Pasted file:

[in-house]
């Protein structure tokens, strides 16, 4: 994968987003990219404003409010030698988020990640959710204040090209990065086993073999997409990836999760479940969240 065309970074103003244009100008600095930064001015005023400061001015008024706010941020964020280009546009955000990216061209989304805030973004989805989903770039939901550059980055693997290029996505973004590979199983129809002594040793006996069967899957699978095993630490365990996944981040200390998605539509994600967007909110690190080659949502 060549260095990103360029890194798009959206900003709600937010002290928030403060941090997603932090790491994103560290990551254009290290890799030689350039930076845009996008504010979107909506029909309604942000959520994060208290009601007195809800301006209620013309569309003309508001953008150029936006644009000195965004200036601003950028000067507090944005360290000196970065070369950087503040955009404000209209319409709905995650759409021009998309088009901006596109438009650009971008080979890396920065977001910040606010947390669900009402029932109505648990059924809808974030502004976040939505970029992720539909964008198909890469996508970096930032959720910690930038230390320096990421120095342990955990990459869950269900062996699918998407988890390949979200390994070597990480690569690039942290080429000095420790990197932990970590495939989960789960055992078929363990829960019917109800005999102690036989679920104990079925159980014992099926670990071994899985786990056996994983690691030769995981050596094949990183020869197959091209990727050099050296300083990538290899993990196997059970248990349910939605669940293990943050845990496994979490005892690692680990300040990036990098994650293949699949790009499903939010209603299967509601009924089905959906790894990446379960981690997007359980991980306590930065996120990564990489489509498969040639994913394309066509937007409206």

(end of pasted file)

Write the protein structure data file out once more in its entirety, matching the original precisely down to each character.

[in-house]
């Protein structure tokens, strides 16, 4: 994968987003990219404003409010030698988020990640959710204040090209990065086993073999997409990836999760479940969240 065309970074103003244009100008600095930064001015005023400061001015008024706010941020964020280009546009955000990216061209989304805030973004989805989903770039939901550059980055693997290029996505973004590979199983129809002594040793006996069967899957699978095993630490365990996944981040200390998605539509994600967007909110690190080659949502 060549260095990103360029890194798009959206900003709600937010002290928030403060941090997603932090790491994103560290990551254009290290890799030689350039930076845009996008504010979107909506029909309604942000959520994060208290009601007195809800301006209620013309569309003309508001953008150029936006644009000195965004200036601003950028000067507090944005360290000196970065070369950087503040955009404000209209319409709905995650759409021009998309088009901006596109438009650009971008080979890396920065977001910040606010947390669900009402029932109505648990059924809808974030502004976040939505970029992720539909964008198909890469996508970096930032959720910690930038230390320096990421120095342990955990990459869950269900062996699918998407988890390949979200390994070597990480690569690039942290080429000095420790990197932990970590495939989960789960055992078929363990829960019917109800005999102690036989679920104990079925159980014992099926670990071994899985786990056996994983690691030769995981050596094949990183020869197959091209990727050099050296300083990538290899993990196997059970248990349910939605669940293990943050845990496994979490005892690692680990300040990036990098994650293949699949790009499903939010209603299967509601009924089905959906790894990446379960981690997007359980991980306590930065996120990564990489489509498969040639994913394309066509937007409206």